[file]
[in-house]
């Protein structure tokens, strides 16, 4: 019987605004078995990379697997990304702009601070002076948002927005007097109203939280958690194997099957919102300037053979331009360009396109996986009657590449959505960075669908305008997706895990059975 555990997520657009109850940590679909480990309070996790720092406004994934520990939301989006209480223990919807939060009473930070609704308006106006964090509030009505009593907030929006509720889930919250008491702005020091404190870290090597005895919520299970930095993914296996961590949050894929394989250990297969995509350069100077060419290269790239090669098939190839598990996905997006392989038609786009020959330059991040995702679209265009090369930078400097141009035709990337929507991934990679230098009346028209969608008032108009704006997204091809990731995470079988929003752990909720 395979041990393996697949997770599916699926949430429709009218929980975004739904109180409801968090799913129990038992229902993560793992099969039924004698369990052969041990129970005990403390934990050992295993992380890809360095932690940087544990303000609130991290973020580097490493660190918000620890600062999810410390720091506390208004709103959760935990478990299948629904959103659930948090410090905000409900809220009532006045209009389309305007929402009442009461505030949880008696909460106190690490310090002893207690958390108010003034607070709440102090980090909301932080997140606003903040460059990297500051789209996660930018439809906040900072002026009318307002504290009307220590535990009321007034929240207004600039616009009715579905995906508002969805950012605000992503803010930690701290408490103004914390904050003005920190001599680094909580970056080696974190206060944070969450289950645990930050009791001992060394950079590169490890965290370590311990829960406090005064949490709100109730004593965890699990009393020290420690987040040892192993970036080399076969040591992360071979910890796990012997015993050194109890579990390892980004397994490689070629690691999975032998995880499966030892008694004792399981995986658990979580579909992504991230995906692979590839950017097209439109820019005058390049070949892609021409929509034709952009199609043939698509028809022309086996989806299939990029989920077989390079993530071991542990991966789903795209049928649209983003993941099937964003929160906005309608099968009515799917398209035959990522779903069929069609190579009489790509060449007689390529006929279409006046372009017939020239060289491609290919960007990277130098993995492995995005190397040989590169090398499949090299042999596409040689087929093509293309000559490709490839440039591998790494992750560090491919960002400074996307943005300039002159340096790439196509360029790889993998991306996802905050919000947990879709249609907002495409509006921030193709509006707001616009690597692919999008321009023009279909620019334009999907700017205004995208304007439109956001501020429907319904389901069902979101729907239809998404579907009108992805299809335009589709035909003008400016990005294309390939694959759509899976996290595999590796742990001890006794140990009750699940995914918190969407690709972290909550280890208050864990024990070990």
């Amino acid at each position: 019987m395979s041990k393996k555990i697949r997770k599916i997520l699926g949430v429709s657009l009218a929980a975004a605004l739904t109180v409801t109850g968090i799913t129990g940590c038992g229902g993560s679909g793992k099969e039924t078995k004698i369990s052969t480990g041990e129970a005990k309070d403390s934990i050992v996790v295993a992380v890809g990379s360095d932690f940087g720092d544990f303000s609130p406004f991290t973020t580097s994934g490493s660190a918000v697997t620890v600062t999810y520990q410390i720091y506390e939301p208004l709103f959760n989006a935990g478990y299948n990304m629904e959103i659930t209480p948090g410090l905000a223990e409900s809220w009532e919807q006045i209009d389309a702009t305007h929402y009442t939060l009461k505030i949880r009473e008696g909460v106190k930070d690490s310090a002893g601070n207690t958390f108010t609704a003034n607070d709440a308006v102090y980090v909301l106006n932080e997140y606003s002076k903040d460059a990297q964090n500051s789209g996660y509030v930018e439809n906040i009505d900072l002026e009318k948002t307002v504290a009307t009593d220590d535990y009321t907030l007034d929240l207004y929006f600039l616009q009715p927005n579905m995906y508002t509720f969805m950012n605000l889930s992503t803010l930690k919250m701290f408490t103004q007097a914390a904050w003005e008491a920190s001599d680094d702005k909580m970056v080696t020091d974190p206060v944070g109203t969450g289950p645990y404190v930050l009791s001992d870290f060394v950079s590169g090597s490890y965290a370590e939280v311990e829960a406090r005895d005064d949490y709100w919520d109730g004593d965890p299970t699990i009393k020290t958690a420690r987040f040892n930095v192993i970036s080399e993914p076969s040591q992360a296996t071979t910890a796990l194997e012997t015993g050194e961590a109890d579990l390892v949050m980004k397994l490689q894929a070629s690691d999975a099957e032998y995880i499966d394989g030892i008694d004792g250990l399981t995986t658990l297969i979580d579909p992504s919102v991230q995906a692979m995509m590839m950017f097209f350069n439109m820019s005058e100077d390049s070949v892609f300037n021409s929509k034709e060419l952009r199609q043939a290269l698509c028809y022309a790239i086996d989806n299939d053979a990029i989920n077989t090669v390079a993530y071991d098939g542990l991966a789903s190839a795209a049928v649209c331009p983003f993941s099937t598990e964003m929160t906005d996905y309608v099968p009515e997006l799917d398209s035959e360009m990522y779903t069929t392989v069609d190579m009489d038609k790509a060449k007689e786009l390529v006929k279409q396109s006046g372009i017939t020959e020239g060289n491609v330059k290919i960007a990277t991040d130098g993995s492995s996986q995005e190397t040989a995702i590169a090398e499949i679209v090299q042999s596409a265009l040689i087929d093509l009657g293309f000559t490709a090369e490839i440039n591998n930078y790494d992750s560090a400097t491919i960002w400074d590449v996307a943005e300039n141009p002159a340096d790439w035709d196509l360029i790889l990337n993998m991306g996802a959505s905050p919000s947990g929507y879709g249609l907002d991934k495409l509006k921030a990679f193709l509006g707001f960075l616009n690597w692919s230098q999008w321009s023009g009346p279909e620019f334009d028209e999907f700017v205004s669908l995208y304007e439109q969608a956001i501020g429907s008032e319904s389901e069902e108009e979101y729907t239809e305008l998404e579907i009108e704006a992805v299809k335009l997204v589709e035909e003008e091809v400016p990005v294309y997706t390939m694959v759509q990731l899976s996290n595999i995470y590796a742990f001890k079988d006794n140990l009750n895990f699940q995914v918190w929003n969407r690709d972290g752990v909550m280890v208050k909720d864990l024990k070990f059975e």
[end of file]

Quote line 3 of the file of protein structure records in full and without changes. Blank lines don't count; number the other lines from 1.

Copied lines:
């Amino acid at each position: 019987m395979s041990k393996k555990i697949r997770k599916i997520l699926g949430v429709s657009l009218a929980a975004a605004l739904t109180v409801t109850g968090i799913t129990g940590c038992g229902g993560s679909g793992k099969e039924t078995k004698i369990s052969t480990g041990e129970a005990k309070d403390s934990i050992v996790v295993a992380v890809g990379s360095d932690f940087g720092d544990f303000s609130p406004f991290t973020t580097s994934g490493s660190a918000v697997t620890v600062t999810y520990q410390i720091y506390e939301p208004l709103f959760n989006a935990g478990y299948n990304m629904e959103i659930t209480p948090g410090l905000a223990e409900s809220w009532e919807q006045i209009d389309a702009t305007h929402y009442t939060l009461k505030i949880r009473e008696g909460v106190k930070d690490s310090a002893g601070n207690t958390f108010t609704a003034n607070d709440a308006v102090y980090v909301l106006n932080e997140y606003s002076k903040d460059a990297q964090n500051s789209g996660y509030v930018e439809n906040i009505d900072l002026e009318k948002t307002v504290a009307t009593d220590d535990y009321t907030l007034d929240l207004y929006f600039l616009q009715p927005n579905m995906y508002t509720f969805m950012n605000l889930s992503t803010l930690k919250m701290f408490t103004q007097a914390a904050w003005e008491a920190s001599d680094d702005k909580m970056v080696t020091d974190p206060v944070g109203t969450g289950p645990y404190v930050l009791s001992d870290f060394v950079s590169g090597s490890y965290a370590e939280v311990e829960a406090r005895d005064d949490y709100w919520d109730g004593d965890p299970t699990i009393k020290t958690a420690r987040f040892n930095v192993i970036s080399e993914p076969s040591q992360a296996t071979t910890a796990l194997e012997t015993g050194e961590a109890d579990l390892v949050m980004k397994l490689q894929a070629s690691d999975a099957e032998y995880i499966d394989g030892i008694d004792g250990l399981t995986t658990l297969i979580d579909p992504s919102v991230q995906a692979m995509m590839m950017f097209f350069n439109m820019s005058e100077d390049s070949v892609f300037n021409s929509k034709e060419l952009r199609q043939a290269l698509c028809y022309a790239i086996d989806n299939d053979a990029i989920n077989t090669v390079a993530y071991d098939g542990l991966a789903s190839a795209a049928v649209c331009p983003f993941s099937t598990e964003m929160t906005d996905y309608v099968p009515e997006l799917d398209s035959e360009m990522y779903t069929t392989v069609d190579m009489d038609k790509a060449k007689e786009l390529v006929k279409q396109s006046g372009i017939t020959e020239g060289n491609v330059k290919i960007a990277t991040d130098g993995s492995s996986q995005e190397t040989a995702i590169a090398e499949i679209v090299q042999s596409a265009l040689i087929d093509l009657g293309f000559t490709a090369e490839i440039n591998n930078y790494d992750s560090a400097t491919i960002w400074d590449v996307a943005e300039n141009p002159a340096d790439w035709d196509l360029i790889l990337n993998m991306g996802a959505s905050p919000s947990g929507y879709g249609l907002d991934k495409l509006k921030a990679f193709l509006g707001f960075l616009n690597w692919s230098q999008w321009s023009g009346p279909e620019f334009d028209e999907f700017v205004s669908l995208y304007e439109q969608a956001i501020g429907s008032e319904s389901e069902e108009e979101y729907t239809e305008l998404e579907i009108e704006a992805v299809k335009l997204v589709e035909e003008e091809v400016p990005v294309y997706t390939m694959v759509q990731l899976s996290n595999i995470y590796a742990f001890k079988d006794n140990l009750n895990f699940q995914v918190w929003n969407r690709d972290g752990v909550m280890v208050k909720d864990l024990k070990f059975e």